ANTA Company National Tour – Auditioned while representing K at the regional ACTF.
“Hmm. I don’t think there generally are big breaks. For me, as for many if not most people, it’s a long road, through many different landscapes.”
“My work on the screen resembles my work at K–limited to bit parts. Some Law and Order. A couple of films, most notably, my turn as a waitress in the final scene in the first Sex In the City movie.”
Playwriting fellowships from the Lortel and Guggenheim Foundations, Sundance Theater Lab, the Lark Play Development Center, and the MacDowell Colony.
The Cal Arts/Alpert Award, a Helen Merrill Award, grants from the Creative Capital Foundation and New York Foundation for the Arts.
A three-year playwriting residency through the American Voices New Play Initiative at Arena Stage.
Obie, Bessie, GLAAD, L.A. Drama-logue, and Lilly Awards.
Nominations for Tony, Drama Desk, Lortel, Outer Critics Circle, and Susan Smith Blackburn Awards.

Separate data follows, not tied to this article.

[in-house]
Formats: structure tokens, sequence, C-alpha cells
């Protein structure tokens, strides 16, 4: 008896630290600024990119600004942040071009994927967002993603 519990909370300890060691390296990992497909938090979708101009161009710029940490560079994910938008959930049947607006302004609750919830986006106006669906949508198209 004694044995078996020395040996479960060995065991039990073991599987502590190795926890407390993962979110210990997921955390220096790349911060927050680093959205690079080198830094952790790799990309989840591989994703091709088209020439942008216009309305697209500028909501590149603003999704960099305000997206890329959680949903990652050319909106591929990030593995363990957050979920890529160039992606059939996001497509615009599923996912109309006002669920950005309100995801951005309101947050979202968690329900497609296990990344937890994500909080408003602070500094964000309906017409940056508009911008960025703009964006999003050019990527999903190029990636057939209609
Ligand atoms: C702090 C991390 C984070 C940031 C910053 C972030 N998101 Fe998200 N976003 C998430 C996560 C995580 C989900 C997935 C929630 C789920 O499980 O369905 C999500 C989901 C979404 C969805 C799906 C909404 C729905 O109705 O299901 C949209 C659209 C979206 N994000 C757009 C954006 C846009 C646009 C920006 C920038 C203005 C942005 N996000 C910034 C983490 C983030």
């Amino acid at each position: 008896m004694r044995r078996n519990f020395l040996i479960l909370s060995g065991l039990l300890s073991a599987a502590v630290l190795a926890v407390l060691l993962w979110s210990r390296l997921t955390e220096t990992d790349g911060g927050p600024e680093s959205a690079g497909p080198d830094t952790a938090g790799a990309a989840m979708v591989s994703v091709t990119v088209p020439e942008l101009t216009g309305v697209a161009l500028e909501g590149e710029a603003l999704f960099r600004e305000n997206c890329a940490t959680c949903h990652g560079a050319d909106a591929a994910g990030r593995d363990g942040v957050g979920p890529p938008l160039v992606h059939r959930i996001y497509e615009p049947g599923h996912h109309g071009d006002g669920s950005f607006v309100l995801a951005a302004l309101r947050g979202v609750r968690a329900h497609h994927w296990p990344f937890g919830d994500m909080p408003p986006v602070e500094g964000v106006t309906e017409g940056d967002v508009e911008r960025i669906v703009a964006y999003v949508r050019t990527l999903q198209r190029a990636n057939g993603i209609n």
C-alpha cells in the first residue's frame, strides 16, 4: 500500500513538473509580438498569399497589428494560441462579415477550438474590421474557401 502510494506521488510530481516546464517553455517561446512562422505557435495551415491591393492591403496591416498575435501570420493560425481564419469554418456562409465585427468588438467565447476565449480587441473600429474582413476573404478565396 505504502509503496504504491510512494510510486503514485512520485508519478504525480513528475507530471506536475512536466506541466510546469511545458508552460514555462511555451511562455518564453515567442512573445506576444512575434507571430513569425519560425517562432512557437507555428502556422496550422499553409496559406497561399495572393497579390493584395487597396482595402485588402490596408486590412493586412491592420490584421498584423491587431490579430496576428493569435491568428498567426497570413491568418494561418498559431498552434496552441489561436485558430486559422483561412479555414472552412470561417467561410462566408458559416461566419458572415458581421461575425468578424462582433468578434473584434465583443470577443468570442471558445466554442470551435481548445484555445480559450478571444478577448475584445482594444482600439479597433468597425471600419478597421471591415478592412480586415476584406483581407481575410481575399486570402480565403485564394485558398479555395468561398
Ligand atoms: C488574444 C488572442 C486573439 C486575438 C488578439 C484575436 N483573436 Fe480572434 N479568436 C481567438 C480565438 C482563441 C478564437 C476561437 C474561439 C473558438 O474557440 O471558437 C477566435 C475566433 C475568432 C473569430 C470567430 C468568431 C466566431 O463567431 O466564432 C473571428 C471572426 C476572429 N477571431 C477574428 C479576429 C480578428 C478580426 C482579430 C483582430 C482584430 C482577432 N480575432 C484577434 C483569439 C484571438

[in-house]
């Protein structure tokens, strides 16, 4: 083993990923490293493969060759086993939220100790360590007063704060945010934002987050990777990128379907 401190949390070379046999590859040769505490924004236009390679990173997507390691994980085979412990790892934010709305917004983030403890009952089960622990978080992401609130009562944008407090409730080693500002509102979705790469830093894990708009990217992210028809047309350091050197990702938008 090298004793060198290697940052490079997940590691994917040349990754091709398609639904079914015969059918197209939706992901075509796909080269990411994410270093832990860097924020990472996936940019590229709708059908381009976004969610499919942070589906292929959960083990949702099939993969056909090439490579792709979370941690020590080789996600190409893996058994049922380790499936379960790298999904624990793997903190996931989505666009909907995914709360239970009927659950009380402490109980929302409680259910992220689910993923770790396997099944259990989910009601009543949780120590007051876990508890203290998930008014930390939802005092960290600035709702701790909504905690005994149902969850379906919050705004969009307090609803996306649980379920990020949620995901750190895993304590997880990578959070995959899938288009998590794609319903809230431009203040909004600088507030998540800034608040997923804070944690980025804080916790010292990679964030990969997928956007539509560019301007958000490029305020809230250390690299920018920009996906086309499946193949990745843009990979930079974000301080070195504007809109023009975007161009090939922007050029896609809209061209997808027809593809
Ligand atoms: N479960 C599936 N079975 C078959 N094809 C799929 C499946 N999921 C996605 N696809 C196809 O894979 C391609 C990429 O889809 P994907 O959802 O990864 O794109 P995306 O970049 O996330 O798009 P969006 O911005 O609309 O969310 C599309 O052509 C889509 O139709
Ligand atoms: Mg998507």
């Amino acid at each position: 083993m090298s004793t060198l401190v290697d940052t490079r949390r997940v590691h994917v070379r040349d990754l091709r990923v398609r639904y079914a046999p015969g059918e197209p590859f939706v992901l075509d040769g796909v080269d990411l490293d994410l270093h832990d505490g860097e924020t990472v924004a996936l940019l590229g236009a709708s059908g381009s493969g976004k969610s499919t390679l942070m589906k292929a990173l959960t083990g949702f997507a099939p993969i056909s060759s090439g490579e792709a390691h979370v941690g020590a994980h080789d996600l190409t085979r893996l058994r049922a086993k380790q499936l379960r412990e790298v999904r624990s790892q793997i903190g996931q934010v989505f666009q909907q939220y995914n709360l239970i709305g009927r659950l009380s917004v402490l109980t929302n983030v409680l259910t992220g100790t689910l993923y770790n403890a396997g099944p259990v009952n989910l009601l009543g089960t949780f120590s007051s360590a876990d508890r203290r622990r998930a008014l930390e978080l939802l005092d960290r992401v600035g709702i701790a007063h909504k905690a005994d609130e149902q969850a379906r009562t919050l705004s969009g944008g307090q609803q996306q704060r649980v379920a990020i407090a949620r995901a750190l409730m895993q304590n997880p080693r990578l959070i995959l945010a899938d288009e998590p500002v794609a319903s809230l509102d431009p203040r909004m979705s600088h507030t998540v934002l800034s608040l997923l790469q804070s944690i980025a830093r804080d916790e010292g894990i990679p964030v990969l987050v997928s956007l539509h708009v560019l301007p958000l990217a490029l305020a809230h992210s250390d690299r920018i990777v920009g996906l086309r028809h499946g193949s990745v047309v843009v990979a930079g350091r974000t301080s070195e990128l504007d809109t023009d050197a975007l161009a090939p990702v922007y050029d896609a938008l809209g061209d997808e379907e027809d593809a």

Fun Home, a musical adaptation of Alison Bechdel’s graphic novel, with lyrics by Lisa Kron, music by Jeanine Tesori, directed by Sam Gold. Fun Home premiered at the Public Theater October 2013.
Also appeared in the return of Foundry Theater’s acclaimed production of Good Person of Szechuan, directed by Lear de Bessonet, starring Taylor Mac, at the Public Theater, October 2013.
On Kalamazoo College
“Lowry Marshall changed my life. I still draw on my theater studies in London. And that beautiful thrust stage at K is still one of my favorite stages.”
Joe Hamlin ’02 is the man behind the production, making what theatre goers see on stage possible. He has worked on hundreds of plays, including Broadway-bound productions, and it’s a passion that was fostered on the stages at K. Hamlin is technical director at the Center Theatre Group in California, overseeing The Ahmanson Theatre, the Mark Taper Forum, and the Kirk Douglas Theatre. He is also production manager for The Ahmanson Theatre. He studied theatre with Ed Menta and Lanny Potts, and earned a master’s in technical design and production from Yale School of Drama.